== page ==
Other versions of adobo include:

  • Mexican adobo seasoning – Mexican adobo is the most common adobo seasoning. The Mexican adobo is full of hot chilis, oregano, and cumin.
  • Cuban adobo – Cuban mojo is an adobo made with sour orange juice, garlic, and oregano. It’s popular for marinating pork and chicken. The Cuban mojo adobo seasoning is available in most Latin grocery stores.
  • Caribbean adobo – Dry adobo is famous in the Caribbean, especially in Puerto Rico, Dominican Republic, and Venezuela. Use it on nearly any protein, vegetable, rice or potato. 

How To Cook With Adobo Seasoning

Most people prefer using the dry adobo over the wet one as it is less likely to burn when grilling. However, for excellent flavor, consider using wet adobo and let the meat marinate for several days before grilling over a low temperature.

Use these tips for using adobo seasoning in:

  • Meat – Sprinkle adobo seasoning directly on the meat as you’re searing.
  • Beans – Cook Adobo seasoning down into beans.
  • Rice – Add adobo seasoning to rice as you’re cooking. You can customize your adobo seasoning by adding turmeric or annato for color, or cumin for flavor.

What Is The Difference Between Adobo And Adobo Seasoning?

The adobo sauce/paste and adobo seasoning each boast a unique way of enhancing the taste of your meals.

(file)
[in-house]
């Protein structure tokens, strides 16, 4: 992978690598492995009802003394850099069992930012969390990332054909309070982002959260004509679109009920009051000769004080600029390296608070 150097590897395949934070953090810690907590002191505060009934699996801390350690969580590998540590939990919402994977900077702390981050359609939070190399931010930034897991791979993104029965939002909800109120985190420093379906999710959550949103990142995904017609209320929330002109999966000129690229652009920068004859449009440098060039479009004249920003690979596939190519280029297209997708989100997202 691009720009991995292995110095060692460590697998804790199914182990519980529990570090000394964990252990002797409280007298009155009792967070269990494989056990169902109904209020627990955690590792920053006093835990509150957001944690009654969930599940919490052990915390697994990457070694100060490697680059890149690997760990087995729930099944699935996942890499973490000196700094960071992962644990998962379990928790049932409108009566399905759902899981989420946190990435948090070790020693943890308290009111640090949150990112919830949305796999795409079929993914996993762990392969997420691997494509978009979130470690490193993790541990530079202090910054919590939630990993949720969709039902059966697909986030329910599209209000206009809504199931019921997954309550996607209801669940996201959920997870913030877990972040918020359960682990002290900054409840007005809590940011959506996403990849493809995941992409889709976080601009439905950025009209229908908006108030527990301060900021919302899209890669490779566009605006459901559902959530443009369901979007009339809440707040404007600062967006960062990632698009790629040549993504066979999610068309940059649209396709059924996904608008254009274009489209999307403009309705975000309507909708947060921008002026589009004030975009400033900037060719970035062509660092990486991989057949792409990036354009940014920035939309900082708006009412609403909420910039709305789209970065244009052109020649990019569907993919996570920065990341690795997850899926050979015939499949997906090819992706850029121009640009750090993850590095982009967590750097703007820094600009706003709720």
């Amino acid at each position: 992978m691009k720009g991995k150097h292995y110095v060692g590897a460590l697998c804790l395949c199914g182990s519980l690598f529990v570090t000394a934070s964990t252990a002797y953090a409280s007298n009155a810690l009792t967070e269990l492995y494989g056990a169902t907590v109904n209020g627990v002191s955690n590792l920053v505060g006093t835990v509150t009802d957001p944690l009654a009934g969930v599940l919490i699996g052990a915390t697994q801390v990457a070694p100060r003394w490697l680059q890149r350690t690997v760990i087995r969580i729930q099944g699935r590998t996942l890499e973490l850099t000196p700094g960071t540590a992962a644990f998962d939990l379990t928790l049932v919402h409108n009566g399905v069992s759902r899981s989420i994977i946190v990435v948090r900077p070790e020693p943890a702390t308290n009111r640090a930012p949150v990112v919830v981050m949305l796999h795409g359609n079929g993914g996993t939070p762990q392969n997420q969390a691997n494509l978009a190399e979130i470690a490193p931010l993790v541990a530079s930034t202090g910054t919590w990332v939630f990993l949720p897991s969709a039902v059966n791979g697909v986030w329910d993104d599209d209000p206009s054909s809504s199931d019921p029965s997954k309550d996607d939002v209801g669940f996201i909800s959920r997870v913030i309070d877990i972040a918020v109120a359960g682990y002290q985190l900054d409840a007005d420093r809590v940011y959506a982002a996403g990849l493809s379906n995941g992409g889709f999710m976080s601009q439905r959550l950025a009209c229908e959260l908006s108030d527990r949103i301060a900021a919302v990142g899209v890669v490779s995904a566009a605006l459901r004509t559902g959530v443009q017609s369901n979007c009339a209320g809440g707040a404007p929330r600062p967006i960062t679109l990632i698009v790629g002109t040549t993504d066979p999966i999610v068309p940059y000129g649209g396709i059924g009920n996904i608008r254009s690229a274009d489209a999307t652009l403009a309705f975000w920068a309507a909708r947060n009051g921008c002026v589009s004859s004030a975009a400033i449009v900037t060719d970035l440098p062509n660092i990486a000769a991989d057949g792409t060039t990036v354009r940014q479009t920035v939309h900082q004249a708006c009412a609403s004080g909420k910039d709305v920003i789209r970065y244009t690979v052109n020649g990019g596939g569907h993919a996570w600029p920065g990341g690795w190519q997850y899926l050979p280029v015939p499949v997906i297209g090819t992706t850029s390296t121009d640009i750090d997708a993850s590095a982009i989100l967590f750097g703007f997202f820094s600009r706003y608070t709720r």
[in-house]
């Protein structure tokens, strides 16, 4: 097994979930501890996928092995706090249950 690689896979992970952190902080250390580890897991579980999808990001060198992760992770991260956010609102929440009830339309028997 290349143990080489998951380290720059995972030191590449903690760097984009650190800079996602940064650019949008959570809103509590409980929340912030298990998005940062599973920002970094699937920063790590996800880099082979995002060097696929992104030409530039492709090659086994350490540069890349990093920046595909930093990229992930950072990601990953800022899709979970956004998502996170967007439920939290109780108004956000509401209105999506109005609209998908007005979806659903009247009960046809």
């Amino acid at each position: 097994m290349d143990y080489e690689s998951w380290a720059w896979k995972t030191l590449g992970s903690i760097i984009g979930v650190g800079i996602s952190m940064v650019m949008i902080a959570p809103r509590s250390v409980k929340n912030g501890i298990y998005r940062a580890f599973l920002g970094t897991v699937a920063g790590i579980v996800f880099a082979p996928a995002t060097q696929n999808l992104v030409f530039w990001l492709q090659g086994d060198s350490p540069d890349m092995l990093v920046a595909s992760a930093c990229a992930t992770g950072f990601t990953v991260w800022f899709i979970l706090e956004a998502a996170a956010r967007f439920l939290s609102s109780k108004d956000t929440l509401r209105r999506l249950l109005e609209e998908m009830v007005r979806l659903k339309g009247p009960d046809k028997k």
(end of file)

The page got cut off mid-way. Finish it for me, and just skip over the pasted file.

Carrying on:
As discussed, adobo seasoning is a dry blend of salt, garlic, oregeno and other sprices. It’s extremely versatile and can be added to virtually any food. Other versions of adobo seasoning may include dried citrus zest, turmeric, cumin, saffron, annato, or chili powder.

Adobo sauce may include all of the traditional ingredients plus a blend of oil, vinegar, tomatoes, sugar/honey, fresh citrus juice/zest, and a paste made from dried chilis like guajillo, chipotle, or ancho. The final consistency may be a thick paste-like for wet rub applications or a runny marinade. 

adobo sauce with chili peppers

Adobo Seasoning Versus Sazon

In Puerto Rican, the Dominican Republic, Mexican, and other Latin American cookeries, adobo and sazon are both pantry staples.

They start with the same base, but sazon typically has several ingredients added for color, such as paprika, turmeric, annato and sometimes yellow food coloring. It’s also more common to find MSG in sazon. 

How To Make Your Own Adobo

Check out this recipe for a classic adobo seasoning.

You can add 1/2 teaspoon of each of these optional ingredients to customize your own adobo blend:

  • Paprika
  • Cumin
  • Annato
  • Turmeric
  • Saffron
  • Dried citrus zest
  • Chili powder

How To Prevent Adobo From Caking

Ensure you keep your adobo away from heat or steam in a tightly sealed jar.

Shake up the jar to break up any clumps that may have formed during the storage period.

You can also add a few grains of rice to the bottle to absorb moisture, and some home chefs even swear by adding up to 10% cornstarch and mixing thoroughly.


ErIka didn’t grow up with gardening or peppers but she’s turned out to be a spicy foods enthusiast. Today, she not only loves super-hot chilies but also finds solace growing hot peppers. She grows different types of peppers using growing devices, automated indoor gardens, and containers. Keep it here for all matters peppers!